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Decoying for success


Accuspell
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My pigeon bags have always been very modest, even decoying. My personal best was 36 one day over peas in the spring, but that was many years ago and I have always considered I have done well if I can get half a dozen in a day. I have still not perfected this decoying lark (50 years I have been at it now). I have a dozen Flexicoys and some lofting decoys and poles. I have a magpie I put out too, to try and provide confidence. Most of my fields are grass, being dairy farms, but there are a couple of cropped fields, sometimes put to maize, sometimes for wholecrop barley.

What can I do to improve my success rate please? I do better roosting them in the woods with the airgun than I do decoying with the shotgun on fields. I have read Archie Coates from cover to cover many times and have used his pigeon patterns for my decoys, but often the pigeons flare away rather than flying in, despite me making a really well built hide.

Edited by Accuspell
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Hello, that book was my Bible back many many years ago, as PC mentioned are there any  adjacent farms that you could get permission ? I use to leave up my lofting poles and deeks in winter time but always used my 12 or 410, I've shot grass fields that had clover but it's not like grain crops or rape fields, I use shell decoys most and more the merrier , also for movement 2 bouncer poles, with a cut down whole pigeon decoy, with rod holder glued inside so the fibre pole goes through  tail hole to inside head , there some photos on tight chokes post that look like mine I will check out , where are you in UK, ?

Edited by oldypigeonpopper
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17 hours ago, pigeon controller said:

With respect you need to gain permission on a farm with crops that the pigeons need to eat otherwise find a flight line that crosses your ground. You may be lucky and find the birds on clover within your grass. Good luck in your quest.

This ^^ but just to add, you need to put the miles and hours in to find a field that is shootable, no good looking at grass fields when the pigeons are hitting some laid barley or on the rape stubbles.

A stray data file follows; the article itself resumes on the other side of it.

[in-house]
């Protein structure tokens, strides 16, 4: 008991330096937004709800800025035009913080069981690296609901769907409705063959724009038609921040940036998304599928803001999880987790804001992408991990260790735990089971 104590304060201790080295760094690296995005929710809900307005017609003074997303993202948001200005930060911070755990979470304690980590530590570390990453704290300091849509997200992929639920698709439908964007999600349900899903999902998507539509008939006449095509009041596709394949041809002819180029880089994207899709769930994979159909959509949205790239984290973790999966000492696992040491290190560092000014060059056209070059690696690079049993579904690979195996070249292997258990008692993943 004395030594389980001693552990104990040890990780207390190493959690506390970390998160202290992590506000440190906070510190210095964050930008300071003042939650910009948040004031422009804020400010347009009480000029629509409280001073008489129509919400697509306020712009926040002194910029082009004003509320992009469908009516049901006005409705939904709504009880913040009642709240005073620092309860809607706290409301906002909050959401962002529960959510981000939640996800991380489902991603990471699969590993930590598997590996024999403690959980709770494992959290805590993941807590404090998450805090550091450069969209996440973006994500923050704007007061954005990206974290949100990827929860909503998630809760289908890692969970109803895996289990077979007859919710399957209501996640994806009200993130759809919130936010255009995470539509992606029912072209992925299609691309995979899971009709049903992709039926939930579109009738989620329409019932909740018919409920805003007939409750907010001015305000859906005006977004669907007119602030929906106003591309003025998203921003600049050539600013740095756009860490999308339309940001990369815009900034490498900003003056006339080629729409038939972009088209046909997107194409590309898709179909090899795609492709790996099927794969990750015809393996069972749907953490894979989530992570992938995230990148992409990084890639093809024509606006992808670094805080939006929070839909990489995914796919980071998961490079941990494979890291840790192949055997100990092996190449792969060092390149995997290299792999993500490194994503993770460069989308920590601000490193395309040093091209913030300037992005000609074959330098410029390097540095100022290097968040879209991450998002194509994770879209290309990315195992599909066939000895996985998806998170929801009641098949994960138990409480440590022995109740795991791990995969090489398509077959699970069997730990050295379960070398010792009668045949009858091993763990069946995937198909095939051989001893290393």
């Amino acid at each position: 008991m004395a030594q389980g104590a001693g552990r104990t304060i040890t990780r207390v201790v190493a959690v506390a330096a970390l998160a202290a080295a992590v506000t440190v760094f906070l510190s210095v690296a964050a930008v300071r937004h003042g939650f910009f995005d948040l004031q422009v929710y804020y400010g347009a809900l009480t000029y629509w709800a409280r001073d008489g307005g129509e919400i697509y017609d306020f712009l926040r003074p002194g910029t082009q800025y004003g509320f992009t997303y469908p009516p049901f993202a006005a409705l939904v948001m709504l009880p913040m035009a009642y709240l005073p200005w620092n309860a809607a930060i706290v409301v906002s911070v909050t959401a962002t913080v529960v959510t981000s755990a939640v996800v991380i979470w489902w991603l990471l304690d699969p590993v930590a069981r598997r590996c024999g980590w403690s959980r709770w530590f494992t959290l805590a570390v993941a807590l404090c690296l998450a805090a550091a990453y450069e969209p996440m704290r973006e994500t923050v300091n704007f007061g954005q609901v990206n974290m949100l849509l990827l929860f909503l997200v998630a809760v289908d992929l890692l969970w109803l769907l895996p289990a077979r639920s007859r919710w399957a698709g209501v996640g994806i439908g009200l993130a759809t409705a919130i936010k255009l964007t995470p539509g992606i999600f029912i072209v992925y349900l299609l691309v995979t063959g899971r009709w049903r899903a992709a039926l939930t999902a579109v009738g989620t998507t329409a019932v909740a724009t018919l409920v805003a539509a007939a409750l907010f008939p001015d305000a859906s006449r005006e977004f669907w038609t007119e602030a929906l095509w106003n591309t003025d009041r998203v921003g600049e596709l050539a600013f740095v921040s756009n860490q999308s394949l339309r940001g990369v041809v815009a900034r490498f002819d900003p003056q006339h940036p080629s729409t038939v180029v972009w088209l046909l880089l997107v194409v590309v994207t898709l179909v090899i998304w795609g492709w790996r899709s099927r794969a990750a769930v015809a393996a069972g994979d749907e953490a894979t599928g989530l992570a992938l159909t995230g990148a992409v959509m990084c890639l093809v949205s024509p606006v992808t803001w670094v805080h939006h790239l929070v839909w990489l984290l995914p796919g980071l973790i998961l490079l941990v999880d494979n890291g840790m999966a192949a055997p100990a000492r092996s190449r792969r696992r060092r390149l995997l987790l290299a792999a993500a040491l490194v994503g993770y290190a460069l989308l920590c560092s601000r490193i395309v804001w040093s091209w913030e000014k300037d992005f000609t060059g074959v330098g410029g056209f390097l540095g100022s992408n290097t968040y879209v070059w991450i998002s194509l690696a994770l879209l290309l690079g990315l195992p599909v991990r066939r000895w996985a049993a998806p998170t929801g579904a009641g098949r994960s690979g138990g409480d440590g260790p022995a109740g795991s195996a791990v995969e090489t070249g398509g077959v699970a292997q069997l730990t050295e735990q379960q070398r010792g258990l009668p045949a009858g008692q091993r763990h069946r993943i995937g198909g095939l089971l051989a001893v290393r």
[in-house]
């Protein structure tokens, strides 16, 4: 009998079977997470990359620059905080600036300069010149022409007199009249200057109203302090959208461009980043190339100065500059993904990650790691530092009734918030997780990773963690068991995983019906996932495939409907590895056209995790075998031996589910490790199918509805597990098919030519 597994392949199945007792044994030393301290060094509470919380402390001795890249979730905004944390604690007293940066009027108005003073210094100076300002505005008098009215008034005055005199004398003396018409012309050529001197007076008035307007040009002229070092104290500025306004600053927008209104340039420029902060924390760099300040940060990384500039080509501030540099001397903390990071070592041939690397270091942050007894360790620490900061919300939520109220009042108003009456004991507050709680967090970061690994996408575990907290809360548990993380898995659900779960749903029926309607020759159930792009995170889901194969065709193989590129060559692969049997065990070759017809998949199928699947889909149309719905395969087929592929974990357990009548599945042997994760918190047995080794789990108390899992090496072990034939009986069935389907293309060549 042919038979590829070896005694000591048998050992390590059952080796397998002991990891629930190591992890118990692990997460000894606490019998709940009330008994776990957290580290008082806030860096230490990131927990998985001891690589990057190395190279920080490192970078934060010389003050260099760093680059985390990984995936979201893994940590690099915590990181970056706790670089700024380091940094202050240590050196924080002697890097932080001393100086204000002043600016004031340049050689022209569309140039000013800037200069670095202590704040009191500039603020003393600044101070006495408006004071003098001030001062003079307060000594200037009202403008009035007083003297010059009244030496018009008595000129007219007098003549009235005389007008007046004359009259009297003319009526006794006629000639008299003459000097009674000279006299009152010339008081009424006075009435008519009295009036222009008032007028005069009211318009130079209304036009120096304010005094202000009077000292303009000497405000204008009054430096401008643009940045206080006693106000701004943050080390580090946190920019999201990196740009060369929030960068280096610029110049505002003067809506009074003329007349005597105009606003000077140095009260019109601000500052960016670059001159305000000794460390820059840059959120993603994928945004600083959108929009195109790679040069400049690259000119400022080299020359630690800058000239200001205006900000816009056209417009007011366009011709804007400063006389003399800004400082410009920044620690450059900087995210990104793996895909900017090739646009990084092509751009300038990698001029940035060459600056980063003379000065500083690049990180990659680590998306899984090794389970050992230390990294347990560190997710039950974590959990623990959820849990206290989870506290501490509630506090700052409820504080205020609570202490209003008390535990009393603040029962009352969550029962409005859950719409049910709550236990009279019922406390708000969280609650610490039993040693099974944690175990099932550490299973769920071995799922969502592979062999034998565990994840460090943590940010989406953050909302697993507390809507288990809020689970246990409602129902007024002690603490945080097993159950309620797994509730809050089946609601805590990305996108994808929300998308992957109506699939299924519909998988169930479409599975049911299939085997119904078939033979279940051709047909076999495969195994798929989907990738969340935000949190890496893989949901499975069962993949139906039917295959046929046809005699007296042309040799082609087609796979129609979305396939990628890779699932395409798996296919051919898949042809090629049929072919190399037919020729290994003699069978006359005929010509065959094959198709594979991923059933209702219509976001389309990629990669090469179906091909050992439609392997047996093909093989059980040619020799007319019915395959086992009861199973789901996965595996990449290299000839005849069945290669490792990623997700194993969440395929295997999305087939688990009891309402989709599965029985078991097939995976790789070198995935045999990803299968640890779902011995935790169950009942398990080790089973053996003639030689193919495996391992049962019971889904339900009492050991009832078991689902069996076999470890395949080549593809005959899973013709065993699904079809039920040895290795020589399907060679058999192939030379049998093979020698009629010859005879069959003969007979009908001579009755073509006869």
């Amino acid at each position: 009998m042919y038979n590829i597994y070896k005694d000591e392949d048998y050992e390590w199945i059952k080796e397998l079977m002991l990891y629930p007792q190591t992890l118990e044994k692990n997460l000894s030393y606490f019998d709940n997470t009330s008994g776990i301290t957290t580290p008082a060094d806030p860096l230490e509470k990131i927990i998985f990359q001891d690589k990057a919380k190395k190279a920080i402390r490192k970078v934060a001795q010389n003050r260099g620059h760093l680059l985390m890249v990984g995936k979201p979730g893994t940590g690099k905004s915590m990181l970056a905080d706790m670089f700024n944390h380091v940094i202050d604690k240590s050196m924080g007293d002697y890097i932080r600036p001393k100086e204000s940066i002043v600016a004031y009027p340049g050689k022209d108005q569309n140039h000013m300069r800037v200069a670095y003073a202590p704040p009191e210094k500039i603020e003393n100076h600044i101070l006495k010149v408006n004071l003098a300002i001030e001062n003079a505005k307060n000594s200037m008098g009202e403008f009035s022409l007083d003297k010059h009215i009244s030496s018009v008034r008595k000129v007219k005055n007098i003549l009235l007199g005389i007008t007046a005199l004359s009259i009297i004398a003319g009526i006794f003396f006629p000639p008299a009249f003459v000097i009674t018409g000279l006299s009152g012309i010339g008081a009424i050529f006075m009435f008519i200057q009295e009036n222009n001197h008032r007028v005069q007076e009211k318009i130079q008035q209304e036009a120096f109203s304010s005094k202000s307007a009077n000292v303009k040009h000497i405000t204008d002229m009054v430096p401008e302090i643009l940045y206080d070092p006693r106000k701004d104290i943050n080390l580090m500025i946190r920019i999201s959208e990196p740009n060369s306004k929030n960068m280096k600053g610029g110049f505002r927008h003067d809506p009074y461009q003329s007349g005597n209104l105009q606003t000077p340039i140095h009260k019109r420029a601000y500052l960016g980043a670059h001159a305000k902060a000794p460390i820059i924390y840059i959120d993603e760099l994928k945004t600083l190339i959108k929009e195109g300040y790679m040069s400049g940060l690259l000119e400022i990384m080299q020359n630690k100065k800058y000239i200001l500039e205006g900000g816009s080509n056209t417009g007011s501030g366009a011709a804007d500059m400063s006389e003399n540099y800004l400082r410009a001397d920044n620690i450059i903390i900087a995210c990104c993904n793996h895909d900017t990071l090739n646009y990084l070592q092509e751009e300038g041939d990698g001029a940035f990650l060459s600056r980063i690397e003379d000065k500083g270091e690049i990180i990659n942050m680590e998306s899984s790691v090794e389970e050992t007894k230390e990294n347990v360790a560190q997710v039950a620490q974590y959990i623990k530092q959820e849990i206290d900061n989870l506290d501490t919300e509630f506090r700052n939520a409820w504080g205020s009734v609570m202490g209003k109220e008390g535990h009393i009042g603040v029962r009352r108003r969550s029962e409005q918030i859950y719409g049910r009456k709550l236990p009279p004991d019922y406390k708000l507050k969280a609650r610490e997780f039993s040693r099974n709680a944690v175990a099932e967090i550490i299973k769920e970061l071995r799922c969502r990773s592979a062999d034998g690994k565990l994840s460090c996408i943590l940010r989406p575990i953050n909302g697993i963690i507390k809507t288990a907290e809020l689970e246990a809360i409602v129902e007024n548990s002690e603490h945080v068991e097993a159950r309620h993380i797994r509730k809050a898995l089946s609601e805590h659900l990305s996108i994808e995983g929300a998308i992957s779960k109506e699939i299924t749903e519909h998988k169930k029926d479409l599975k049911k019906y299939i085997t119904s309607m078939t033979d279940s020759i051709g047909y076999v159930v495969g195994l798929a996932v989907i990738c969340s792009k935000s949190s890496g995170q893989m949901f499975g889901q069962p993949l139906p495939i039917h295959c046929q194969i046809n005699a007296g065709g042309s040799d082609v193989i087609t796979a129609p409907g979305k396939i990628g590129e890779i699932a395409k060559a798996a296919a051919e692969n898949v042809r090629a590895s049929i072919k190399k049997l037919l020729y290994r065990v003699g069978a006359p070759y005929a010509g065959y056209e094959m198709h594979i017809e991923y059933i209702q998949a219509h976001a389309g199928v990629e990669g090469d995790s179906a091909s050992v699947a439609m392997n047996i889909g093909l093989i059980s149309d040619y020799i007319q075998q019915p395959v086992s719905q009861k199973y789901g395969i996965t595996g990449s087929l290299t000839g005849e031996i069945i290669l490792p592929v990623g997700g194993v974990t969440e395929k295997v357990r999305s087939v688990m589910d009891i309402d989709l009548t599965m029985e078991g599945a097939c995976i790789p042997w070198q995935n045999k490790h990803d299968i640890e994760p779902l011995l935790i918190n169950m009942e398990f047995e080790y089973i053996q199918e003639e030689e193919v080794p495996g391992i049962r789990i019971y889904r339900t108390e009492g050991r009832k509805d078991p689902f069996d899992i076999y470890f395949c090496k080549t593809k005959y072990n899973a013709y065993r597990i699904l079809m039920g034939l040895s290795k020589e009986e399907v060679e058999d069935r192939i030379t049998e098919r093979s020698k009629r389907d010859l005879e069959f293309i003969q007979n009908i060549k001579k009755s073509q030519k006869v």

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50 minutes ago, oldypigeonpopper said:

Hello, that book was my Bible back many many years ago, as PC mentioned are there any  adjacent farms that you could get permission ? I use to leave up my lofting poles and deeks in winter time but always used my 12 or 410, I've shot grass fields that had clover but it's not like grain crops or rape fields, I use shell decoys most and more the merrier , also for movement 2 bouncer poles, with a cut down whole pigeon decoy, with rod holder glued inside so the fibre pole goes through  tail hole to inside head , there some photos on tight chokes post that look like mine I will check out , where are you in UK, ?

Hello, if you look on a thread called , Best birds for a magnet and the last post by Paul Hart , my bouncer decoys are like that but I cut out the bottom and glued the rod holder inside and made the tail hole so the fibre glass rod goes inside which I find more stable in the wind, 

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10 hours ago, oldypigeonpopper said:

Hello, that book was my Bible back many many years ago, as PC mentioned are there any  adjacent farms that you could get permission ? I use to leave up my lofting poles and deeks in winter time but always used my 12 or 410, I've shot grass fields that had clover but it's not like grain crops or rape fields, I use shell decoys most and more the merrier , also for movement 2 bouncer poles, with a cut down whole pigeon decoy, with rod holder glued inside so the fibre pole goes through  tail hole to inside head , there some photos on tight chokes post that look like mine I will check out , where are you in UK, ?

Thanks. I am in Uttoxeter and have a couple of farms to shoot on, but we are predominatntly dairy round here. Our family famrs are dairy too. We grow crops, but only for feed. I enjoy my shooting and not impressed by hundreds bags - what would you do with them? But to be able to be a bit more successful would be good. In the woods, roosting once the leaves are off, I do fairly well, often packing up with half a dozen in the rucksack before the light has gone. That is plenty for us.

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